# Trigonometry - simplifying a given equation [duplicate]

Question: $$\tan 9 - \tan 27 - \tan 63 + \tan 81$$

What I did: Well I clubbed together $\tan 9$ and $\tan 81$ and $\tan 27$ and $\tan 63$ (took out negative as common). Then using the identity for $\tan (A+B)$, I rearranged to formula to get what $\tan A + \tan B$ is. With that I'm getting zero multiplied by $\tan 90$. Since anything multiplied by zero, even infinity, is zero, I guess it should be zero.

I'm pretty sure my logic fails me somewhere, please tell me where (probably in the infinity and zero multiplication part)

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Firstly, it would seem as if the argument of the tangent functions is in degrees. Calculators often take the arguments in terms of radians, so this may be where you went wrong. – user138999 Jul 10 '14 at 12:42
$0\cdot\infty$ is undefined. Not saying that's your problem, just saying... – gebruiker Jul 10 '14 at 12:43
@J.Finnegan I didn't use a calculator? – Gummy bears Jul 10 '14 at 12:44
@gebruiker Well I was pretty sure that's where my problem was. Still, then I have nothing else to offer to the question :/Then I need help solving the question. – Gummy bears Jul 10 '14 at 12:45
According to W|A this is $4$, not $0$... – draks ... Jul 10 '14 at 12:46

HINT:

$\tan 9+\tan 81=\tan 9+\frac{1}{\tan 9}=\frac{\sec^2 9}{\tan 9}=\frac{1}{\sin 9 \cos 9}=\frac{2}{\sin 18}$

Similarly, $\tan 27+\tan 63=\frac{2}{\sin 54}$

Here you can find the derivation of value of $\sin 18$ and $\sin 54$(or)$\cos 36$. Plug in the values and get the answer.Hope this helps. Correct me if I'm wrong!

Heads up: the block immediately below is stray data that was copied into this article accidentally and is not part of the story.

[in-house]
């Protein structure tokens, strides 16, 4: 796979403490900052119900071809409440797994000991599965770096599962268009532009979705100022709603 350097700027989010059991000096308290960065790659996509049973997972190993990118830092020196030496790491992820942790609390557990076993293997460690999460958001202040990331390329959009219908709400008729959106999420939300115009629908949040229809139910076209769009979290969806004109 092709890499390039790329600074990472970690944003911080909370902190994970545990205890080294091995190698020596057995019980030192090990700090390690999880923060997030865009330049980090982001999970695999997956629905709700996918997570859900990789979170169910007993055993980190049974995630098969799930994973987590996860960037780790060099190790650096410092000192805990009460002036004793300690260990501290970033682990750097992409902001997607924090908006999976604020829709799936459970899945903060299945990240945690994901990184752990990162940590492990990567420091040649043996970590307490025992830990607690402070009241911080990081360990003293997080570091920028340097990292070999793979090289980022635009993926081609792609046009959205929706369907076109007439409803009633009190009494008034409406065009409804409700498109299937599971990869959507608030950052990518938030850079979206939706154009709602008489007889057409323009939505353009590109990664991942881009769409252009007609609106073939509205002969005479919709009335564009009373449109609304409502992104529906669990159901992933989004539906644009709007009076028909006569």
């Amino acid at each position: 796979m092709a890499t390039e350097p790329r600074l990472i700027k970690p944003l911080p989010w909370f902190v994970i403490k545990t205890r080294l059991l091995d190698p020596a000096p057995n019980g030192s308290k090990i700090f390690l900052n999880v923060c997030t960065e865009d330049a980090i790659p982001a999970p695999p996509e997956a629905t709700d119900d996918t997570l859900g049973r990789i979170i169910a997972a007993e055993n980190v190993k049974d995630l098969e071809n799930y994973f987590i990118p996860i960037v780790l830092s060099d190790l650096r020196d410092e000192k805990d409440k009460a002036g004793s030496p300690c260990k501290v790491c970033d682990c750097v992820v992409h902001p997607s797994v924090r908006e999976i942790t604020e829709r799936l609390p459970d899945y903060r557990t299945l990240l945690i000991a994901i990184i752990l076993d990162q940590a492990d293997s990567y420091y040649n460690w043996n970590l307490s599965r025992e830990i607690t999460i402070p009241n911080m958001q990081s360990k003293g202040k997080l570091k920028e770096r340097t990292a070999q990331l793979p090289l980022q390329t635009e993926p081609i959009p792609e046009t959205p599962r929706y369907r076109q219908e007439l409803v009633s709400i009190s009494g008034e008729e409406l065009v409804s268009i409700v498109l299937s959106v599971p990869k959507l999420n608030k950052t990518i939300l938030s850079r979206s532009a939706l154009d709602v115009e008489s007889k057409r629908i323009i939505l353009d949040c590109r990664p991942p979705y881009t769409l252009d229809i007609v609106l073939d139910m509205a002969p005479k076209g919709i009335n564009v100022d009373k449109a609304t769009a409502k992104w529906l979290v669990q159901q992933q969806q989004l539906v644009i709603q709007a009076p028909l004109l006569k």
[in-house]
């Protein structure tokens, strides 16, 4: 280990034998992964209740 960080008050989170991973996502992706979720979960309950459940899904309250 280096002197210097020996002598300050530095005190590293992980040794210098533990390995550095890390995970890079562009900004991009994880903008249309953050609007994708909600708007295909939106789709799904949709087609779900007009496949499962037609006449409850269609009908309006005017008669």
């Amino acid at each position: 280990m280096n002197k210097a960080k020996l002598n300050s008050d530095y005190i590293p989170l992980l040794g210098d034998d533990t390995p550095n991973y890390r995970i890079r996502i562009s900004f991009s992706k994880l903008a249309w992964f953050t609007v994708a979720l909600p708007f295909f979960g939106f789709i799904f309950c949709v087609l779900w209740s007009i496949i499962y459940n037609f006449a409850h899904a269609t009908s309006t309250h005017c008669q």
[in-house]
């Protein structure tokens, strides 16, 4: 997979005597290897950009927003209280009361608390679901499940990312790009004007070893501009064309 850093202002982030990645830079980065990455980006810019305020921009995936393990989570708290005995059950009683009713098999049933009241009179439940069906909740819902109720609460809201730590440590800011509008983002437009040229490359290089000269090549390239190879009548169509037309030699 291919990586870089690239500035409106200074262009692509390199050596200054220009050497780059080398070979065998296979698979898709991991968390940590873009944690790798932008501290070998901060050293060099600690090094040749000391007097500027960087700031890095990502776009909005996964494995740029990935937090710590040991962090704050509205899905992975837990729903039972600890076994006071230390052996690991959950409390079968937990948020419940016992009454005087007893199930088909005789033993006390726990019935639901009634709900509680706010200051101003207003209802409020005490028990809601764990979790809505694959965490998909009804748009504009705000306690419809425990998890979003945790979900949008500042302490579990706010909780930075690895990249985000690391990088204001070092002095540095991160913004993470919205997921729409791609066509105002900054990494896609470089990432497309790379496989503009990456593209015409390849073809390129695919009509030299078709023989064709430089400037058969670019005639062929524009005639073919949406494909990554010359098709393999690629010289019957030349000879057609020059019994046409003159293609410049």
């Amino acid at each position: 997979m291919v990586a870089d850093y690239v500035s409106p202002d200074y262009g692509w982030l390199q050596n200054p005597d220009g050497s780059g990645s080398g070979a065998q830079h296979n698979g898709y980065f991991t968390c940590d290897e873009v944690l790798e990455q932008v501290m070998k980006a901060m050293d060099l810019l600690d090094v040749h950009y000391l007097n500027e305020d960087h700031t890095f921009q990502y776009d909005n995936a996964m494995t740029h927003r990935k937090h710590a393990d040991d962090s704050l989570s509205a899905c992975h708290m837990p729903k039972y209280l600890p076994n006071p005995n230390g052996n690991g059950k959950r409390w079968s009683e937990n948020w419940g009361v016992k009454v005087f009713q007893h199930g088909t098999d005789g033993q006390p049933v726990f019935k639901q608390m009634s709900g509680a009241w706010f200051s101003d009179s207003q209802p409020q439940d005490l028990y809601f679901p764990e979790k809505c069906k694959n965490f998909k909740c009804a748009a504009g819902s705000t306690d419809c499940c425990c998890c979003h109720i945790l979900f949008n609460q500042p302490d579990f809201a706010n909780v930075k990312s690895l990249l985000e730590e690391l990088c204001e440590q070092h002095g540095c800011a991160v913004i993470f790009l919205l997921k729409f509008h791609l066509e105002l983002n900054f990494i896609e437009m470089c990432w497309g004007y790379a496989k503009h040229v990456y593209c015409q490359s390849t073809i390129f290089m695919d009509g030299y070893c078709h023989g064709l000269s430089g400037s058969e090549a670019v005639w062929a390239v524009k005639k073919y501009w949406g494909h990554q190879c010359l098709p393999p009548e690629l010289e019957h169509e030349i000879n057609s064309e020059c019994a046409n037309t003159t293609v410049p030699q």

So $\sin 18=\frac {\sqrt 5 -1}{4}$ and $\sin 54= \frac {\sqrt 5 + 1}{4}$. So we get $8.(\frac{1}{\sqrt 5 -1}-\frac{1}{\sqrt 5 +1})=4$

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Well the answer might be correct, but the fact is that it is supposed to be done without a calculator. So there has to be a way to simplify and find the value of this question easily, without calculator. – Gummy bears Jul 10 '14 at 12:49
@Gummybears we are not using calculators at all. The pdf shows the values calculated by using identities. Moreover, the irrational part cancels out once you rationalize. There's no need of calculator. – puru Jul 10 '14 at 12:51
I'll add the details to the answer soon. – puru Jul 10 '14 at 12:52
I see. Well the answer is supposed to be four as has been said in my comments. Is your answer matching? – Gummy bears Jul 10 '14 at 12:53
@Gummybears Yeah, it is coming out to be 4. – puru Jul 10 '14 at 12:54

You have $$\tan (9+81)=\frac{\tan 9 +\tan 81}{1-\tan 9\tan 81}\\\infty=\frac{\tan9+\tan81}{0}$$ So it is impossible to determine the value of $\tan9+\tan81$ using this formula." . (thanks Theophile)

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The formula you give works precisely in the case when the two things you are adding don't add up to (working in radians here) $\pi/2 + n\pi$ for some integer $n$ - otherwise $\tan(\pi/10)$ and $\tan(9\pi/10)$ are perfectly well defined, and so is the result by adding them. – Andrew D Jul 10 '14 at 13:00
This is not a valid answer. Tan9, tan27, tan 63 and tan81 are all real and unique numbers. When you add and substract them, you still have a real and unique number, and not "any number". – Martigan Jul 10 '14 at 13:01
I think Michael is trying to point out the mistake in the Gummy bears' reasoning. I think he wants to say that the number could have been anything and not necessarily 0. – puru Jul 10 '14 at 13:03
Yes, that was meant to be my point, thanks @puru – Michael Jul 10 '14 at 13:04
I think a clearer way to put the last sentence would be: "So it is impossible to determine the value of $\tan 9^\circ + \tan 81^\circ$ using this formula." – Théophile Jul 10 '14 at 13:08